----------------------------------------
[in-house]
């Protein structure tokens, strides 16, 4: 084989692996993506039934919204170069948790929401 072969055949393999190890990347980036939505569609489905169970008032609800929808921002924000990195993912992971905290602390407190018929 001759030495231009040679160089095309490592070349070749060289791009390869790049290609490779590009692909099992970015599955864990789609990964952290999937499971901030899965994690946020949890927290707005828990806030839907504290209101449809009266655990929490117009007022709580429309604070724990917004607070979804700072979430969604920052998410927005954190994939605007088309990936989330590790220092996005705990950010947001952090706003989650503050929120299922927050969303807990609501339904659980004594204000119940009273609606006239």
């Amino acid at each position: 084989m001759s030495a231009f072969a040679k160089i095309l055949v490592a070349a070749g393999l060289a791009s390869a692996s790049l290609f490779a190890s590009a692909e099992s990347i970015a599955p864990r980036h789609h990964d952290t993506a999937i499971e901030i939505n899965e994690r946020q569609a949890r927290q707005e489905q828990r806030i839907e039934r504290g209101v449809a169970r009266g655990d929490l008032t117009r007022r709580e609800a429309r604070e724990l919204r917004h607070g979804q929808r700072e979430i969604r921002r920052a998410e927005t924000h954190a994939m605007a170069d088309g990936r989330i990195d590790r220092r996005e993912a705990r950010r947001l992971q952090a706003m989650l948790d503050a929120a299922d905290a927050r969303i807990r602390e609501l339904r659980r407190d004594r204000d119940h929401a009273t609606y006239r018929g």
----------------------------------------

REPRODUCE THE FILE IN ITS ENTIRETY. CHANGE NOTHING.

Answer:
[in-house]
């Protein structure tokens, strides 16, 4: 084989692996993506039934919204170069948790929401 072969055949393999190890990347980036939505569609489905169970008032609800929808921002924000990195993912992971905290602390407190018929 001759030495231009040679160089095309490592070349070749060289791009390869790049290609490779590009692909099992970015599955864990789609990964952290999937499971901030899965994690946020949890927290707005828990806030839907504290209101449809009266655990929490117009007022709580429309604070724990917004607070979804700072979430969604920052998410927005954190994939605007088309990936989330590790220092996005705990950010947001952090706003989650503050929120299922927050969303807990609501339904659980004594204000119940009273609606006239």
């Amino acid at each position: 084989m001759s030495a231009f072969a040679k160089i095309l055949v490592a070349a070749g393999l060289a791009s390869a692996s790049l290609f490779a190890s590009a692909e099992s990347i970015a599955p864990r980036h789609h990964d952290t993506a999937i499971e901030i939505n899965e994690r946020q569609a949890r927290q707005e489905q828990r806030i839907e039934r504290g209101v449809a169970r009266g655990d929490l008032t117009r007022r709580e609800a429309r604070e724990l919204r917004h607070g979804q929808r700072e979430i969604r921002r920052a998410e927005t924000h954190a994939m605007a170069d088309g990936r989330i990195d590790r220092r996005e993912a705990r950010r947001l992971q952090a706003m989650l948790d503050a929120a299922d905290a927050r969303i807990r602390e609501l339904r659980r407190d004594r204000d119940h929401a009273t609606y006239r018929g």